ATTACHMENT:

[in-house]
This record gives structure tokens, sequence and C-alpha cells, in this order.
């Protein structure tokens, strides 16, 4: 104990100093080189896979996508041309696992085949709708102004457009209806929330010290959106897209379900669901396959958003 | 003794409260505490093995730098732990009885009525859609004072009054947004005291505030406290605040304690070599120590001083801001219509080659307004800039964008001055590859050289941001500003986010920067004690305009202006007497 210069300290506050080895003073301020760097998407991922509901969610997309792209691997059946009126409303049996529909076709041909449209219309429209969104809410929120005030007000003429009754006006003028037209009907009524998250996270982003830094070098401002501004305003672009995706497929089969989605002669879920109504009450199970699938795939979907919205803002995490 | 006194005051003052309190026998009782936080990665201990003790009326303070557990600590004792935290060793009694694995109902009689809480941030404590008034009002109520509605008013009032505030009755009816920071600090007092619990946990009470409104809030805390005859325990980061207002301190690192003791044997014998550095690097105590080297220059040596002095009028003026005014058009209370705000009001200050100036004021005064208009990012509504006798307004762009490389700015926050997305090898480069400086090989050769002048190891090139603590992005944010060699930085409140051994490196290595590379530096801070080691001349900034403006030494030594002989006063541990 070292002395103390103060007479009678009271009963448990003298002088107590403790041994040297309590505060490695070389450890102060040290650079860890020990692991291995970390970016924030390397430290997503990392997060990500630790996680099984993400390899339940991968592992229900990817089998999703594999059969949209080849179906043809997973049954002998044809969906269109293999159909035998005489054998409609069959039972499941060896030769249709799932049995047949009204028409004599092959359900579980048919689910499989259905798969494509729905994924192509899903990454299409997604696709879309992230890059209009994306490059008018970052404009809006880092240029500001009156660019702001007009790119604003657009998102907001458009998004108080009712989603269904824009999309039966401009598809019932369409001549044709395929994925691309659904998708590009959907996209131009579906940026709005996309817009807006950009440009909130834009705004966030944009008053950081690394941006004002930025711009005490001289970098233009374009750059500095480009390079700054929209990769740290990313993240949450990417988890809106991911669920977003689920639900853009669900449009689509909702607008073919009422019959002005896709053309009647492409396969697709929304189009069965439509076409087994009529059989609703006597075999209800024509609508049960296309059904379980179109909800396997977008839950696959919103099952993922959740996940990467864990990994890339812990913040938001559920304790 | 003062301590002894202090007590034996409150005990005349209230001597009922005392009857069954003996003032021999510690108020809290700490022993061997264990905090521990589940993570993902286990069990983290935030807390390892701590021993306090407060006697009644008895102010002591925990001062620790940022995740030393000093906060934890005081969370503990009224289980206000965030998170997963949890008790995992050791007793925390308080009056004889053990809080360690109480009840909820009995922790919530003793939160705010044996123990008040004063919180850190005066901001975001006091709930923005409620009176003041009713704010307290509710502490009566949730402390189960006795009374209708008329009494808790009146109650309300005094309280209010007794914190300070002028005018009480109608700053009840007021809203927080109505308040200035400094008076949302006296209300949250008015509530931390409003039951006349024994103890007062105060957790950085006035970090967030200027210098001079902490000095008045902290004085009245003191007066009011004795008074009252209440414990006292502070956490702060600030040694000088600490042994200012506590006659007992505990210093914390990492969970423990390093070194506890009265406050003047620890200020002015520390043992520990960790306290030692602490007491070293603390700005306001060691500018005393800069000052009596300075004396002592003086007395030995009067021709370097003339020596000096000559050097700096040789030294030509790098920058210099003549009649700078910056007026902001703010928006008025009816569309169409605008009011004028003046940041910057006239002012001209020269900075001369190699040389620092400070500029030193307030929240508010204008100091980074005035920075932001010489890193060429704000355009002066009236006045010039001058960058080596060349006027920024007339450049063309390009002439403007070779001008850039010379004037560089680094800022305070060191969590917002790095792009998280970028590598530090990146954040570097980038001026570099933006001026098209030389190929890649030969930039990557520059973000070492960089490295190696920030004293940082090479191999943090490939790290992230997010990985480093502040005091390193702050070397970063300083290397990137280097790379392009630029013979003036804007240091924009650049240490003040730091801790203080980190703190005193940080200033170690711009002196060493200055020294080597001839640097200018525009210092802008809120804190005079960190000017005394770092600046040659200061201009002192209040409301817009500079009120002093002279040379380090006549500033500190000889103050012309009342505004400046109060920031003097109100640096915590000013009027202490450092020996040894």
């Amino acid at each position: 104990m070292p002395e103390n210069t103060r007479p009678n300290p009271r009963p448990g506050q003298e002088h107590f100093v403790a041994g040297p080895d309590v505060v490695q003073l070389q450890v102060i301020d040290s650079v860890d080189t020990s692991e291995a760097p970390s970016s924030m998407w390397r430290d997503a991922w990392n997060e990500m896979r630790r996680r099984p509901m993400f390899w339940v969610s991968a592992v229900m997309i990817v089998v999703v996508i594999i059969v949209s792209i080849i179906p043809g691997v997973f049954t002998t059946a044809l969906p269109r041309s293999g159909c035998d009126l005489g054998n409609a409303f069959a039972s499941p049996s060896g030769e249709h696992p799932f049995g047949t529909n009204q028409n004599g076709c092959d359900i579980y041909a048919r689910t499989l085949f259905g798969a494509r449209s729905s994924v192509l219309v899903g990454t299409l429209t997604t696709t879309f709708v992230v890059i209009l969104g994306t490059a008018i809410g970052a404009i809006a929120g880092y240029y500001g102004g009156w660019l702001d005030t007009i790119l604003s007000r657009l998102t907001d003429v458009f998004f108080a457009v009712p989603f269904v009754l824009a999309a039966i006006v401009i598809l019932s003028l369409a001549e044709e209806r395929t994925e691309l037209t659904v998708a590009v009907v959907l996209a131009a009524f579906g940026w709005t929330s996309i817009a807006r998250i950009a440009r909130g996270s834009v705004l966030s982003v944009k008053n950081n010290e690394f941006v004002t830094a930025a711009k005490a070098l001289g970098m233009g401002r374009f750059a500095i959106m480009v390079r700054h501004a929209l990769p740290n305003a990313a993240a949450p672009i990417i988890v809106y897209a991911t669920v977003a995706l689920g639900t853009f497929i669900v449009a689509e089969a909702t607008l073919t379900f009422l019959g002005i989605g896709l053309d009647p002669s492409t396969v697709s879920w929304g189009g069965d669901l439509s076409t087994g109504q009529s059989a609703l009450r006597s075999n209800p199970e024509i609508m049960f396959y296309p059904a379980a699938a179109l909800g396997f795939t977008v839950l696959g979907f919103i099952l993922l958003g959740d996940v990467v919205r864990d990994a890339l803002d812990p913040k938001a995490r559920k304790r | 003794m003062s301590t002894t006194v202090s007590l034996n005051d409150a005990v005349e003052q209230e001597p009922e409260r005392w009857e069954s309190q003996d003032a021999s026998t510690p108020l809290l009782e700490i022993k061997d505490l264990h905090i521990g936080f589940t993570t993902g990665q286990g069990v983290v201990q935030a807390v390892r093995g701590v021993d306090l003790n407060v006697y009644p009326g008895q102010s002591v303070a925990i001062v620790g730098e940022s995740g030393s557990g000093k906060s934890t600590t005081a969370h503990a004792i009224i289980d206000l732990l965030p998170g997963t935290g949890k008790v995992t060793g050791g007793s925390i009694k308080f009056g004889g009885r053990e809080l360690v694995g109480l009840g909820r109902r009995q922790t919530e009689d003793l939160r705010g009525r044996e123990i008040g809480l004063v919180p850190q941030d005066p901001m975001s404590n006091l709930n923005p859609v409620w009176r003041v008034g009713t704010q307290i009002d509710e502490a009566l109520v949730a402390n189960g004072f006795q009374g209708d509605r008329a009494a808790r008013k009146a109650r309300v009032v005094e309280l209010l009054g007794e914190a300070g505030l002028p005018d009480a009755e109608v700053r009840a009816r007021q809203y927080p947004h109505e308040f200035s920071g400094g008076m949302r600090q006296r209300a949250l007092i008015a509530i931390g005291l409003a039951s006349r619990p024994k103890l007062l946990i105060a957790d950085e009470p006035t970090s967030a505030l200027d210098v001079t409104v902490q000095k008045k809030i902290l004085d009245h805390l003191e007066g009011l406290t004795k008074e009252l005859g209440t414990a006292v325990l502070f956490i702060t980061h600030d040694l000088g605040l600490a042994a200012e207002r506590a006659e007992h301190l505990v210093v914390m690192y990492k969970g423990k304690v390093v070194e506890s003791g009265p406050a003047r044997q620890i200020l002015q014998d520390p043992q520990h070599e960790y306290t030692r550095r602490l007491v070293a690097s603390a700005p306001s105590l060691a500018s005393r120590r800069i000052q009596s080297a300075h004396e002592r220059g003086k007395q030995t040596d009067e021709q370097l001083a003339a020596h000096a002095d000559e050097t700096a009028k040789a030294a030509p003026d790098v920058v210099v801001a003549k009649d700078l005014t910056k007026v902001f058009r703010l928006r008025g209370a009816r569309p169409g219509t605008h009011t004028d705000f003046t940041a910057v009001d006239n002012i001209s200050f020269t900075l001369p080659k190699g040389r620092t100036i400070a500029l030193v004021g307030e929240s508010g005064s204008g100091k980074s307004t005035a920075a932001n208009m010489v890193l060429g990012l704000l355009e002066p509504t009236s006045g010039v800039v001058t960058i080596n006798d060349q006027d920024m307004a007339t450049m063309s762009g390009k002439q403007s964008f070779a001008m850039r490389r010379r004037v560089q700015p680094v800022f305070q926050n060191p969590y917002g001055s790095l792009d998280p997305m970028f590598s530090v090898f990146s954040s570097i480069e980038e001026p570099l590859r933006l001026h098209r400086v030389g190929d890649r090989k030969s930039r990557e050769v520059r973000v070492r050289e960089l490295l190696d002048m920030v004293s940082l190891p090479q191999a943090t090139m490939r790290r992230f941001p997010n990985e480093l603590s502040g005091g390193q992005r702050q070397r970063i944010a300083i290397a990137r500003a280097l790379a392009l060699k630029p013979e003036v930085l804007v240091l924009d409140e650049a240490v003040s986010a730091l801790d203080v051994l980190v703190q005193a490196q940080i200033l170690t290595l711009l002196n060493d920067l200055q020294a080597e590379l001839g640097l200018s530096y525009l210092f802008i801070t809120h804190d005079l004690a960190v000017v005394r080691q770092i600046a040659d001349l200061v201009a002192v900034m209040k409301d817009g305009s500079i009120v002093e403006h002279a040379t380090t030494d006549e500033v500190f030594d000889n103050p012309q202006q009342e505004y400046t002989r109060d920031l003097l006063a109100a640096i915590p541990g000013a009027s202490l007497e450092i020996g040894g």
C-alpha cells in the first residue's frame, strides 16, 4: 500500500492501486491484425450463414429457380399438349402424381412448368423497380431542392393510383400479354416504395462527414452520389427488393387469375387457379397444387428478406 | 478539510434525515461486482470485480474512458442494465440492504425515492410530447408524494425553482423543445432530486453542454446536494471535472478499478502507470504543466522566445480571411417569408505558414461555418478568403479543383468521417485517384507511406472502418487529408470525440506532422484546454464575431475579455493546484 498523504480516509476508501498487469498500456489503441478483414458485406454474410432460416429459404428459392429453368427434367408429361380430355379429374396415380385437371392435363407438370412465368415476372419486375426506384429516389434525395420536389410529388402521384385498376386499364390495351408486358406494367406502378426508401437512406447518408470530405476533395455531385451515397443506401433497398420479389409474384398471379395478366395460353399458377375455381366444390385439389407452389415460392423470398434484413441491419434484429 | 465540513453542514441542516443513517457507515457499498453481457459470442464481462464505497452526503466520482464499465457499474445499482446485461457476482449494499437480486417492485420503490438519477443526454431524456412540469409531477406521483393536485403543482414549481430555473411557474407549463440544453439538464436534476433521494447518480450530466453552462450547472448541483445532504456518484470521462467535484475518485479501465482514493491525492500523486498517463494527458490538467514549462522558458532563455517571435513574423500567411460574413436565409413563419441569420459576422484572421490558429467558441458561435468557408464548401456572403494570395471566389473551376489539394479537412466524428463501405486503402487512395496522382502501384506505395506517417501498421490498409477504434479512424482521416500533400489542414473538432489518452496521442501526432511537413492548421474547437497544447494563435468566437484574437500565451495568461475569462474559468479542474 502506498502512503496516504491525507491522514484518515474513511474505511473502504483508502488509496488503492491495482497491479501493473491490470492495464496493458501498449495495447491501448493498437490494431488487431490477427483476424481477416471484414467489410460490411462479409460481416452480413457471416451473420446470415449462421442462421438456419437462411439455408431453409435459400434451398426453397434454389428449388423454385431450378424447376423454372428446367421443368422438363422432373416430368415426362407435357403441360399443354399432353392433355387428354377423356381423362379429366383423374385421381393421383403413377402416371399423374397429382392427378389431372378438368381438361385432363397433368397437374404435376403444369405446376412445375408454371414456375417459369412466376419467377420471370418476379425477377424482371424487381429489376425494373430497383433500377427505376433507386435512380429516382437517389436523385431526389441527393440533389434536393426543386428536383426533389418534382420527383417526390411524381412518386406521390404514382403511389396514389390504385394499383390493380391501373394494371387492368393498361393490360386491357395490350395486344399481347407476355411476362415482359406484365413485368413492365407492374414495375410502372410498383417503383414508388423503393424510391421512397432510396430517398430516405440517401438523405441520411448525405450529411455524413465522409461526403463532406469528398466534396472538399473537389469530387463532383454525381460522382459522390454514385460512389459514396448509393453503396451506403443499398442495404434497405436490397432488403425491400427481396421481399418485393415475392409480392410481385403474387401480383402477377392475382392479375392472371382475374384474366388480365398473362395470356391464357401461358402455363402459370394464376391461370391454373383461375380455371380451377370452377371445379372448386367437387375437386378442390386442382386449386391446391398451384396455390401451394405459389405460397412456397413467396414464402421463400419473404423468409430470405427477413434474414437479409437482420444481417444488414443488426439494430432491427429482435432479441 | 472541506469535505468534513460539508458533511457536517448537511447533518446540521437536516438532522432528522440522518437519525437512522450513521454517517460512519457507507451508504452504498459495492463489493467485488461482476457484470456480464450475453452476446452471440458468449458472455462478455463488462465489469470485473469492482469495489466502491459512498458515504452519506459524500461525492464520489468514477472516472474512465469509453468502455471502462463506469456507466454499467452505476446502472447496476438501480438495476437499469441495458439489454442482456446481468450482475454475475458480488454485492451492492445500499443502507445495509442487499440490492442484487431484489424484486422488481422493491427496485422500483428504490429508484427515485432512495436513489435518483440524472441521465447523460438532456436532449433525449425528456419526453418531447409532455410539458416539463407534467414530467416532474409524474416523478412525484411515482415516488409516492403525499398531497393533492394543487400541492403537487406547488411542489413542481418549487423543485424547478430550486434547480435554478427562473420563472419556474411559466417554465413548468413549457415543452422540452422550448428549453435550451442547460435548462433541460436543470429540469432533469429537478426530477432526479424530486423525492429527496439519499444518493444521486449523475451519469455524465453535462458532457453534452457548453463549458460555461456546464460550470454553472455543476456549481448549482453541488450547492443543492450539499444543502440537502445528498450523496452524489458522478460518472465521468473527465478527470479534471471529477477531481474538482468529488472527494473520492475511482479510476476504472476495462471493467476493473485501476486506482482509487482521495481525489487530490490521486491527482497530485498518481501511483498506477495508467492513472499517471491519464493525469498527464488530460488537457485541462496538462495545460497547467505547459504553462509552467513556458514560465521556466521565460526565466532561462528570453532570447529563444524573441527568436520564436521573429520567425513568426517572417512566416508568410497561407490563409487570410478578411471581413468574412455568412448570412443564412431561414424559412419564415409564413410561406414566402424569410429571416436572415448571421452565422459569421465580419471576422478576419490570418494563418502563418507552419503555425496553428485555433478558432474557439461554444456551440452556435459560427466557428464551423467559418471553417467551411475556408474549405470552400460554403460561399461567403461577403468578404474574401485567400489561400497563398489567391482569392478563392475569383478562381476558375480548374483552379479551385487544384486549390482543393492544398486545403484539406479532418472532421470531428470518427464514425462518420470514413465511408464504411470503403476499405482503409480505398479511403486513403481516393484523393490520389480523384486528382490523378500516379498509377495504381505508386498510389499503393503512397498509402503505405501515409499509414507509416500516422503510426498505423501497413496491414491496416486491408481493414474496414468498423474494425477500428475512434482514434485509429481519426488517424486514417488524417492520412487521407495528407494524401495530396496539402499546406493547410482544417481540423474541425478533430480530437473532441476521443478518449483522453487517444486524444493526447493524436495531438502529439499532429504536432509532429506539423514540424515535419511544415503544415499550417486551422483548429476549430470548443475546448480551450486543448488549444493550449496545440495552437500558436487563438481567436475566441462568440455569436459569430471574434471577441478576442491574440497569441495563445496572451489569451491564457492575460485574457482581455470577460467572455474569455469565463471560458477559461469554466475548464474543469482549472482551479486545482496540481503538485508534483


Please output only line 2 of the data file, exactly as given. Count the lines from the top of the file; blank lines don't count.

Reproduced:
This record gives structure tokens, sequence and C-alpha cells, in this order.